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This eBook from the Gutenberg Project consists of approximately 238 pages of information about In His Steps.

He was conscious, with a humility that was once a stranger to him, that his outline of Jesus’ probable action was painfully lacking in depth and power, but he was seeking carefully for concrete shapes into which he might cast his thought of Jesus’ conduct.  Nearly every point he had put down, meant, for him, a complete overturning of the custom and habit of years in the ministry.  In spite of that, he still searched deeper for sources of the Christ-like spirit.  He did not attempt to write any more, but sat at his desk absorbed in his effort to catch more and more the spirit of Jesus in his own life.  He had forgotten the particular subject for his prayer meeting with which he had begun his morning study.

He was so absorbed over his thought that he did not hear the bell ring; he was roused by the servant who announced a caller.  He had sent up his name, Mr. Gray.

Maxwell stepped to the head of the stairs and asked Gray to come up.  So Gray came up and stated the reason for his call.

“I want your help, Mr. Maxwell.  Of course you have heard what a wonderful meeting we had Monday night and last night.  Miss Winslow has done more with her voice than I could do, and the tent won’t hold the people.”

“I’ve heard of that.  It is the first time the people there have heard her.  It is no wonder they are attracted.”

“It has been a wonderful revelation to us, and a most encouraging event in our work.  But I came to ask if you could not come down tonight and preach.  I am suffering from a severe cold.  I do not dare trust my voice again.  I know it is asking a good deal from such a busy man.  But, if you can’t come, say so frankly, and I’ll try somewhere else.”

“I’m sorry, but it’s my regular prayer meeting night,” began Henry Maxwell.  Then he flushed and added, “I shall be able to arrange it in some way so as to come down.  You can count on me.”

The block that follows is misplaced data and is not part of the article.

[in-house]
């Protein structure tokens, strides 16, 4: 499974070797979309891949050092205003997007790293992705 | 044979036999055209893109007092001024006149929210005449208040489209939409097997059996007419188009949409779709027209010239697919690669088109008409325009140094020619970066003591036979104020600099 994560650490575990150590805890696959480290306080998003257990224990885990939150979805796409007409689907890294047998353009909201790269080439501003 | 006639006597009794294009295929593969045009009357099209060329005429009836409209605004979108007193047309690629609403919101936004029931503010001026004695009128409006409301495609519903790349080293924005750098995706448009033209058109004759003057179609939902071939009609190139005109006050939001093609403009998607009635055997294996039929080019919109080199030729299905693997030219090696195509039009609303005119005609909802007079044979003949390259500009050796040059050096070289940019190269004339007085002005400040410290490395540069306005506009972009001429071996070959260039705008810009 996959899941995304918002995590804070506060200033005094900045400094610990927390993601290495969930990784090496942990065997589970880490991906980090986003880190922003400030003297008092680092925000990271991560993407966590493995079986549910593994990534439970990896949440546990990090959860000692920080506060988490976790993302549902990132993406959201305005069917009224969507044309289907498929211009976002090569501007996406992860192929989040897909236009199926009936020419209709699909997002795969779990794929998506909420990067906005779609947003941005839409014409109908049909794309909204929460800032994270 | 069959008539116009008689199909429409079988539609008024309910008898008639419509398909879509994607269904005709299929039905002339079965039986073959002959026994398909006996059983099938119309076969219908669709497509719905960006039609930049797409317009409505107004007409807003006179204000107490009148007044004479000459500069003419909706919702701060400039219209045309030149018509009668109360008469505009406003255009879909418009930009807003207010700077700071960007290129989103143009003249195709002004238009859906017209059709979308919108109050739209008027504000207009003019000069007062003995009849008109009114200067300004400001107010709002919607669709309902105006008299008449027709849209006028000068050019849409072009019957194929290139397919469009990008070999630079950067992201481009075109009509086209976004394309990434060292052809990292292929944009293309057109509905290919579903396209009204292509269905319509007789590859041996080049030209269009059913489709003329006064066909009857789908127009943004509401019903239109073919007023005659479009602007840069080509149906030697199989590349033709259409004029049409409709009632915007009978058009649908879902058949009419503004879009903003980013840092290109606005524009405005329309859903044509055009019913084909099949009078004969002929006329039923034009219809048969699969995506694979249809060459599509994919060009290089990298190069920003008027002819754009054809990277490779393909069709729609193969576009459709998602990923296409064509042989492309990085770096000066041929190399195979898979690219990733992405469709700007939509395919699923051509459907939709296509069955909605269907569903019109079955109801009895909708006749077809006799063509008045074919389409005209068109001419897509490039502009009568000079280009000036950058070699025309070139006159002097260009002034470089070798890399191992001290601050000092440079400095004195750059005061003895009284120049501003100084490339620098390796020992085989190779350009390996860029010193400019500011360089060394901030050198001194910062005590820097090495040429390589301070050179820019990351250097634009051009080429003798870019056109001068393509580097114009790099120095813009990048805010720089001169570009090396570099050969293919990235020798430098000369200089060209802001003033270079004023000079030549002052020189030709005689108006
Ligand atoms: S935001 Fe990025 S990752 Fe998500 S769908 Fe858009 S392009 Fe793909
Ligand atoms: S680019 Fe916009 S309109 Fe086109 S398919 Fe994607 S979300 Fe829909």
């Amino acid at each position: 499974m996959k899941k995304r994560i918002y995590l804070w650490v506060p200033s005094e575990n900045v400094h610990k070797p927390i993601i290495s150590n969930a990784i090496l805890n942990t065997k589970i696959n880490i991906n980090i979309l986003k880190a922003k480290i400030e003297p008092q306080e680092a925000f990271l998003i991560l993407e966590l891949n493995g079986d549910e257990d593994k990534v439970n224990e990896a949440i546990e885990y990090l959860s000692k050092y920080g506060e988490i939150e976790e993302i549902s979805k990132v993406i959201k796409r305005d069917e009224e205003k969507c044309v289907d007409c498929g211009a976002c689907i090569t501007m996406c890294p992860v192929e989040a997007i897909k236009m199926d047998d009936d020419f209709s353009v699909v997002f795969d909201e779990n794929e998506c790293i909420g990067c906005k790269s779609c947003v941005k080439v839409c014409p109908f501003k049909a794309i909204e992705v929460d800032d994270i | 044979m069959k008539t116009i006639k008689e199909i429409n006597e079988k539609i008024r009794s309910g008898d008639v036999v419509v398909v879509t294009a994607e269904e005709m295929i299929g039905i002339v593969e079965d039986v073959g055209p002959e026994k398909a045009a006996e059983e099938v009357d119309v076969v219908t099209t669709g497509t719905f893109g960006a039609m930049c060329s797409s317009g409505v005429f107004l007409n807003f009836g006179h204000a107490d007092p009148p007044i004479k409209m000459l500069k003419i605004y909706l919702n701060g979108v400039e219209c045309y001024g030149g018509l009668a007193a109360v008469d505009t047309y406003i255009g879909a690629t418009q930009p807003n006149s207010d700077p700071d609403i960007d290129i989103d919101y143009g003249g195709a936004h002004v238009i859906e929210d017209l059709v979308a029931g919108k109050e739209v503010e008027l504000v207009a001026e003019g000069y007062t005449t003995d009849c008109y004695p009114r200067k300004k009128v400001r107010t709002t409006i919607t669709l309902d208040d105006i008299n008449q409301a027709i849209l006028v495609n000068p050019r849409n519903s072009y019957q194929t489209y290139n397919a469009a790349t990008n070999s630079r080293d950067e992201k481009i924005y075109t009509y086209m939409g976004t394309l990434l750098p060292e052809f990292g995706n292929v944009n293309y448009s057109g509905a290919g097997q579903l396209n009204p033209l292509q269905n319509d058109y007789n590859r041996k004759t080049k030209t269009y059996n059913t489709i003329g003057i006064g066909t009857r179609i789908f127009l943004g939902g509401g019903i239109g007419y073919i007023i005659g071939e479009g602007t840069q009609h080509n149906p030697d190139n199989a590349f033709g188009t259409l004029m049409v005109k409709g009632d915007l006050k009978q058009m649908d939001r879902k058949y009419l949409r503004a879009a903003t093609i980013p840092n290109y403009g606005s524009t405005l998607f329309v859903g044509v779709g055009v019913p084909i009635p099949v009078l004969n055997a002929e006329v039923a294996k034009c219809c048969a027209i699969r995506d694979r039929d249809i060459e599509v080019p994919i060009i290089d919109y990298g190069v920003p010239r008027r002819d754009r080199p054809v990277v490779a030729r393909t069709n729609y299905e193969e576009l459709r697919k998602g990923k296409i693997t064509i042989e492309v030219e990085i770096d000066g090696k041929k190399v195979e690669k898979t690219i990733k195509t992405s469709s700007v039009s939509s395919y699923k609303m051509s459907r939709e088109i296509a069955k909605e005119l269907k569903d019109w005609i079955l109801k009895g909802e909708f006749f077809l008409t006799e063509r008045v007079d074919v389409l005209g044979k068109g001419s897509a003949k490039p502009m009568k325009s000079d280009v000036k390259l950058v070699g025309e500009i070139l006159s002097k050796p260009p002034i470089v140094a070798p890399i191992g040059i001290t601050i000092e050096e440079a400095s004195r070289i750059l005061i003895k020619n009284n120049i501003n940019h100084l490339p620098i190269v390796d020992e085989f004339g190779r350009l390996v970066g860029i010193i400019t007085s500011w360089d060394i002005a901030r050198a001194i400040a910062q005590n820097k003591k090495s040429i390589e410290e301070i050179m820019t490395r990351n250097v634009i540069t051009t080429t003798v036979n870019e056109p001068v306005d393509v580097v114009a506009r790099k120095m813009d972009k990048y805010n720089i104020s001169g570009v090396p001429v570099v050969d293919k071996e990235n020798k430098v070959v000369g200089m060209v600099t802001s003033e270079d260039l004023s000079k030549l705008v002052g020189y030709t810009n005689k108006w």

Gray thanked him earnestly and rose to go.

“Won’t you stay a minute, Gray, and let us have a prayer together?”

“Yes,” said Gray simply.

So the two men kneeled together in the study.  Henry Maxwell prayed like a child.  Gray was touched to tears as he knelt there.  There was something almost pitiful in the way this man who had lived his ministerial life in such a narrow limit of exercise now begged for wisdom and strength to speak a message to the people in the Rectangle.

Gray rose and held out his hand.  “God bless you, Mr. Maxwell.  I’m sure the Spirit will give you power tonight.”

Henry Maxwell made no answer.  He did not even trust himself to say that he hoped so.  But he thought of his promise and it brought him a certain peace that was refreshing to his heart and mind alike.

So that is how it came about that when the First Church audience came into the lecture room that evening it met with another surprise.  There was an unusually large number present.  The prayer meetings ever since that remarkable Sunday morning had been attended as never before in the history of the First Church.  Mr. Maxwell came at once to the point.

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